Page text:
The US Army's go-to cruise missiles, the Army Tactical Missile System (ATACMS), will soon be replaced by the Long Range Precision Fires (LRPF). The new systems' effective range will be three times more than that of the ATACMS, which has been used since 1986 to snuff out targets up to 165 km away.
The LRPF will make use of the latest in missile technology developments over the last 30 years. Lockheed Martin and Raytheon are reported to be competing for the contract to develop these missile systems.
ATACMS was very useful for the army in "low intensity" warfare. As engaging with enemies in urban environments was the norm over the last two decades, weapons like the ATACMS proved to be useful in reaching and obliterating targets deep inside enemy lines, notes Popular Mechanics.
But, as mechanised weapons begin to change the face of modern warfare, it is expected that new missile systems will cover greater distances with increased accuracy.
ATACMS has been launched using the M270 armoured multiple rocket launch vehicles. The ATACMS could shower its target "with cluster munitions" doing a lot more damage over a large area when compared to a single high explosive warhead. However, they were known to be short and fat, so only two of them could be launched at once.
The Army reportedly wants LRPF to travel the full 310 miles (498 km)that the Intermediate Nuclear Forces Treaty of 1987 allows the US, notes the PM report. The treaty does not allow for ballistic or cruise missile with a range greater than 310 miles. Apart from range, LRPF will also be compact and launch vehicles will be looking to carry twice as many weapons.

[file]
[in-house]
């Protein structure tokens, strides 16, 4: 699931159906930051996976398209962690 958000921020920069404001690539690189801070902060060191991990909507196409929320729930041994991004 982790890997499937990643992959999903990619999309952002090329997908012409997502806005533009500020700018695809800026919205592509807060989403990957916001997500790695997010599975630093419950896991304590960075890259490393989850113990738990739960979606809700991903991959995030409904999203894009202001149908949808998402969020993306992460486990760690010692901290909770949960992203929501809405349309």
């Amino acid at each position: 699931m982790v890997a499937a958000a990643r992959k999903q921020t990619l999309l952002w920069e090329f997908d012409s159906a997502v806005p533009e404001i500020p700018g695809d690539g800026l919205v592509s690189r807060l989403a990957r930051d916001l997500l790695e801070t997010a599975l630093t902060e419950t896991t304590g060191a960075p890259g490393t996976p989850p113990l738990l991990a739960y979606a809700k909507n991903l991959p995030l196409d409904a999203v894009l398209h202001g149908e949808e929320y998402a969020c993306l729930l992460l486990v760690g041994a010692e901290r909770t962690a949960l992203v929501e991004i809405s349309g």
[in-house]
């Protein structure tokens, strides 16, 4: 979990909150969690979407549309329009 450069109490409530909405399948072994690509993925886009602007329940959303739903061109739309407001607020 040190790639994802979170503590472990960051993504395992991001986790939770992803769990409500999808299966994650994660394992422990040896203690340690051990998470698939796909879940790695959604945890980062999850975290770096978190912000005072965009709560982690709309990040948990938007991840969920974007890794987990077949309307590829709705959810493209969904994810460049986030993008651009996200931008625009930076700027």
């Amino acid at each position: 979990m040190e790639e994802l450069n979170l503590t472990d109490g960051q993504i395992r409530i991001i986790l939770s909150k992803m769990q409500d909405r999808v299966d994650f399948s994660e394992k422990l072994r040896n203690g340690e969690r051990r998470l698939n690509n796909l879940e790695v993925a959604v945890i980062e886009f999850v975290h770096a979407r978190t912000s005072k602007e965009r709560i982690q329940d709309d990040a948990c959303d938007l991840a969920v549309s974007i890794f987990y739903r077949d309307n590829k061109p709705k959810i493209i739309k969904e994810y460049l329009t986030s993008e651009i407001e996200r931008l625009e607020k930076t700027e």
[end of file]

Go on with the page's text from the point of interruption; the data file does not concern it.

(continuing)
Another important update will be to the warhead itself. After the international backlash against weapons that leave dangerous, high explosive duds and unexploded shells behind, the US has decided to phase out cluster ammunition. So the LRPF is likely to feature a single thermobaric warhead – using oxygen from surrounding air to generate an intense, high-temperature explosion with a long-lasting, intense shock wave.
There are several reasons pointed out by PM as to why the US would want to update their missiles apart from the ATACMS getting physically old. The old missiles are well within the range of attack from their Russian counterparts, so moving it further away from the Iskander-M ballistic missile, for example, would be a priority.